I have been lucky not to have to deal with a close person with a similar problem.

It's a nostalgic film. Did any of the props bring back a memory or two from your past?

Absolutely. There were a few things that rang a bell from my past.  The old carpets, the coffee containers in Attie and Nakkie’s kitchen…  Little things that were in most of our houses at a certain point in time. The braai scene – also something that we still do all the time.

The story is full of heartache... how did you prepare for your role?

I read and analysed the script many times to make sure that I understood my character’s past... because I only play the older Ellie, I had to know exactly what the younger one went through in order to understand her emotional frame of mind.  I had a long discussion with the director as well, which helped a lot.  Lara de Bruijn and I had a session with Sean to discuss what mannerisms we could give the character and what thought processes were necessary to make the character solid and believable.

I also had to delve deep into my own emotions to get the moments on screen.  I am generally quite connected to my emotional side, so with focus and knowledge of the character, it made things easier on set.  Of course when you’re in the scene, the other actors and their portrayal make it even easier to reach your emotional state, your honesty.  Everyone was so supportive of each other.

What would you say is the underlying message in this drama?

I think there are so many underlying messages in this drama, but for me the most important one is that the truth will set you free.  How many families live with secrets and difficult pasts which drive them apart?  If they could only open their eyes and communicate, things would resolve themselves.  You waste time if you don’t forgive each other until it's too late. Also, look at your own issues before judging someone else and realise that family is so very important in our lives – you have to cherish it.

How do you think audiences will respond to this film?

I think they will enjoy it and be touched by it.  I’m sure most people will see a little of themselves and their own lives in it and will be able to identify.

The ensemble is made up of some of South Africa's finest acting talent... who were you most excited to work with?

The people that I mainly worked with were Greg Kriek, Albert Maritz, Sandra Prinsloo and Shimmy Isaacs, and our little boy Jean Huisamen.  I was excited to work with all of them, but of course a highlight was to sit opposite Sandra and get the chance to see how this iconic actress works.  I admire her focus, integrity and generosity when she plays in a scene with you.  She gives you so much from her side that it makes it easy to completely be in the moment.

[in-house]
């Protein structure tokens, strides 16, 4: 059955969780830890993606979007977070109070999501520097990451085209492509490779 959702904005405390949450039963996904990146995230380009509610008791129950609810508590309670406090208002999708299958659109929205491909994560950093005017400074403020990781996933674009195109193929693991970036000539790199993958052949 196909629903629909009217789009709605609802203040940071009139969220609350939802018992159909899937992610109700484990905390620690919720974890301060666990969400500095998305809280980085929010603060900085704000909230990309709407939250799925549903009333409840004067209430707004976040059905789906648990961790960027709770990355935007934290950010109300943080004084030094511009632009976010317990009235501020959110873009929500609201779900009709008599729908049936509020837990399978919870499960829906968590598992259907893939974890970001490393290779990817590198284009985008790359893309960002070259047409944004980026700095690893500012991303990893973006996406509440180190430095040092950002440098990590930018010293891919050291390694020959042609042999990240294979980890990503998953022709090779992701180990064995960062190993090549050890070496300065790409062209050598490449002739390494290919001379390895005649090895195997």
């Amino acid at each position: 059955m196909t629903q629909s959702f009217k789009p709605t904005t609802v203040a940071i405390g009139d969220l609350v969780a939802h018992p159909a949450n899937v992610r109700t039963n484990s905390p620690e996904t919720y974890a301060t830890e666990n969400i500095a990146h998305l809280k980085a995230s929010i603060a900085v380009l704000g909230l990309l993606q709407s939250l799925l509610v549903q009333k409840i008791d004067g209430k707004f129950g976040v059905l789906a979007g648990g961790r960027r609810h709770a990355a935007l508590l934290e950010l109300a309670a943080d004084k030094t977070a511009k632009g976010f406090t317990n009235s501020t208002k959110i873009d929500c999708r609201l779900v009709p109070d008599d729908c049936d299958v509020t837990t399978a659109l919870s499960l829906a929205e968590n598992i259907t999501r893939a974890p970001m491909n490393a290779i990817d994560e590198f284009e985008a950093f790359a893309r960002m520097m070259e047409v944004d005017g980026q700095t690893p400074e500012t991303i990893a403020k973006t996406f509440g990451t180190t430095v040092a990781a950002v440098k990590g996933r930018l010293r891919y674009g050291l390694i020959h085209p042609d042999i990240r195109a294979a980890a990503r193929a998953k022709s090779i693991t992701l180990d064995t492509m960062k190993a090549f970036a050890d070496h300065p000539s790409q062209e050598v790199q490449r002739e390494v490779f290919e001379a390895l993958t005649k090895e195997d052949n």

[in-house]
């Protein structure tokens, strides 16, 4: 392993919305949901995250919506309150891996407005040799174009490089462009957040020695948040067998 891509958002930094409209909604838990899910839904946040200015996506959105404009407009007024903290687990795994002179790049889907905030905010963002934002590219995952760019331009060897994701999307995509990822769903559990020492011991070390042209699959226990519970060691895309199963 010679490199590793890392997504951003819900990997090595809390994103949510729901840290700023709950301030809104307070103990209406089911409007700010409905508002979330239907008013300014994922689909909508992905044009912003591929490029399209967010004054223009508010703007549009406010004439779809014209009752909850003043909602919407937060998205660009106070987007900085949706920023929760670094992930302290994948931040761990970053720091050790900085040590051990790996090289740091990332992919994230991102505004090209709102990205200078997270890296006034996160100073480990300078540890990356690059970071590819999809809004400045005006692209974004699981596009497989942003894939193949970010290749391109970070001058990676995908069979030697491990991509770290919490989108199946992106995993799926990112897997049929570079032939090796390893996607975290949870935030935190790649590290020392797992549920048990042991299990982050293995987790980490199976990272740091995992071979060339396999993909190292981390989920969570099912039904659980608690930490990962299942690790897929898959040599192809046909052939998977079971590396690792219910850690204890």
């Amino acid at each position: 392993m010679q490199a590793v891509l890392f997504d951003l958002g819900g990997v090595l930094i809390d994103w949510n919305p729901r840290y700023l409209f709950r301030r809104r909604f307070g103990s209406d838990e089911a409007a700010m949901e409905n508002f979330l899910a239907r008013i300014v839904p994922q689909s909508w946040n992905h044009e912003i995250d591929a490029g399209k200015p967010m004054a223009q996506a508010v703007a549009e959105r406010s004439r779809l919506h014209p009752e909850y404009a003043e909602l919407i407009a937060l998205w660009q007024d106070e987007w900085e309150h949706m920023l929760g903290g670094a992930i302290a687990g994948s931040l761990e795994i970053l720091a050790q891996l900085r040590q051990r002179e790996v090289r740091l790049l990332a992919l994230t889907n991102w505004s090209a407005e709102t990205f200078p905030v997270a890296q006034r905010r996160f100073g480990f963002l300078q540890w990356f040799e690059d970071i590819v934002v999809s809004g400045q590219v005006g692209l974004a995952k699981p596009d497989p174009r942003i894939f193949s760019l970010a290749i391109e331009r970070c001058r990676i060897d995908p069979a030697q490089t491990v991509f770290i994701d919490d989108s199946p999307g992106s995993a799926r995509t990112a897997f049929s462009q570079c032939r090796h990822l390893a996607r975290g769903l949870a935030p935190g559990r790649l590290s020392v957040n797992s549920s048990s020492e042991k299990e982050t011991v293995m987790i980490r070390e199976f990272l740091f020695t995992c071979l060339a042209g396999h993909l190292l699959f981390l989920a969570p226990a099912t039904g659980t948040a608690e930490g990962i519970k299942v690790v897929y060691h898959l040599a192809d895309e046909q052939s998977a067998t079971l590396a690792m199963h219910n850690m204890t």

What was it like working with Sean Else?

Sean was completely in charge of the whole process.  He knew exactly what he wanted – that made me feel very safe during the shooting process.  He made sure that we hit the right emotional notes, that we understood the characters and the story line… it was just really amazing to work with him.

The casting of Ellie and her younger self is spot-on... was this just good casting?

I think Sean must have seen some similarities, maybe in our personalities as well as the look of the character.  When I met Lara, I could see that we share  a "sameness".  But we also had a discussion about what we think of our character and where we would like to place her, so we worked out subtle mannerisms and made sure we understood her in the same way.  I am so lucky that she played the younger Ellie, she did such beautiful work in the movie.  Zonika de Vries was also a wonderful choice as the little Ellie – she also set the scene for both of us to work from in the rest of the movie as the character grew older.

Did you know Greg before being cast, did you have any time to develop a shared history?

I didn’t know Greg before being cast, no, so I didn’t even have a reference.  But from the moment we met, we clicked and we worked as a team to integrate the characters. We had a day with Sean to talk about the journey of the characters and throughout shooting we discussed everything about the history of Ellie and Juan – even things that weren’t mentioned in the movie, to give it an extra layer for us to work from.  I am very grateful to have worked with such a committed actor.  I think we gave each other all the support we could to tell the story.